There is so much I want to write about this session. About the subtle connection between Emily and John. About his relaxed style and speckled shirt, and her hip haircut and busy life. But I’ll just share with you how Emily’s struggle with something as simple, and as complex, as being in a frame illustrates beautifully why I do what I do.
I approached Emily at the restaurant where she works in town, one of my family’s favorite spots to grab a bite. She was behind the bar, rushing to get orders in, big-framed glasses masquerading her lively eyes, huge hoops dangling from her ears. I could see a bright, energetic woman and I wanted to get her in front of my lens right there, right then. Shining through the heaviness of her odd-hours job on her shoulders; with the strength of her young years, a strength she doesn’t even know she has. I waited for a moment where she grabbed a sip of water and I extended my card to her. I gave her my speech, smiled, and walked away. I can tell she was surprised, most women are when I tell them I want to photograph them, like if they can’t believe that they are worthy to exist in photos.
When we met for our consultation, I run several scenarios for her: come over with friends, her partner, create a situation that felt safe, non-awkward, which I sensed was necessary for a mind like Emily’s to go forward. But she was excited, and brave, and we scheduled the session with the option of her man joining her at the end. I wasn’t that surprised when she called to cancel a couple of days before we were to meet at the studio. She told me her mind was not in the right place to feel beautiful and enjoy the experience. So I stepped aside, and graciously gave her the space to feel what she was feeling. I let her know I was on board if and when she was. I wanted to show her so desperately what I saw, which she couldn’t see, but I had to give her the time she needed to get there herself. The morning of, she texted: “let’s do this”. Or something to that effect.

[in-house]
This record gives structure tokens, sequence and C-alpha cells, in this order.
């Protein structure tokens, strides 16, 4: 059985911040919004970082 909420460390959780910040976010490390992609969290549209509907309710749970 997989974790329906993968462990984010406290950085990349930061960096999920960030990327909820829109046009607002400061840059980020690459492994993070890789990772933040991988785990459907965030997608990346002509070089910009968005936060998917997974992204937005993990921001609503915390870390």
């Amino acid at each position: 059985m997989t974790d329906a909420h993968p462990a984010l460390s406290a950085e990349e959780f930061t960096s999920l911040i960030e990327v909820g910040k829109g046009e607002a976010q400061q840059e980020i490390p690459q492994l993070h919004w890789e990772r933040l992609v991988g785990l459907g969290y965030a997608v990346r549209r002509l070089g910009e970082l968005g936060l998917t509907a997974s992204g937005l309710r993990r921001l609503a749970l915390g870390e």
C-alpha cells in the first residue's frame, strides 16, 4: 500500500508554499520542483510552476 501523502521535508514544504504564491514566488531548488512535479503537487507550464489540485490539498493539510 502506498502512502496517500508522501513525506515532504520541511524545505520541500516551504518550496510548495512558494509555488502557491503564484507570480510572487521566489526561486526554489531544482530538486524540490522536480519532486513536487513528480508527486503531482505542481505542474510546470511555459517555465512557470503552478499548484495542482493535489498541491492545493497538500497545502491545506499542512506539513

Sometimes our minds take over the reality of our precious lives. We are bombarded every day with messages that put us down, tell us we are not worthy, make it sound ridiculous that we would have images of ourselves, images that look back at us and remind us of our beauty, our value, our worth. I am in awe of every woman who steps past the enemy lines and agrees to be herself, to be photographed as she is, to make friends with that moment of doubt.
Emily is one of those women.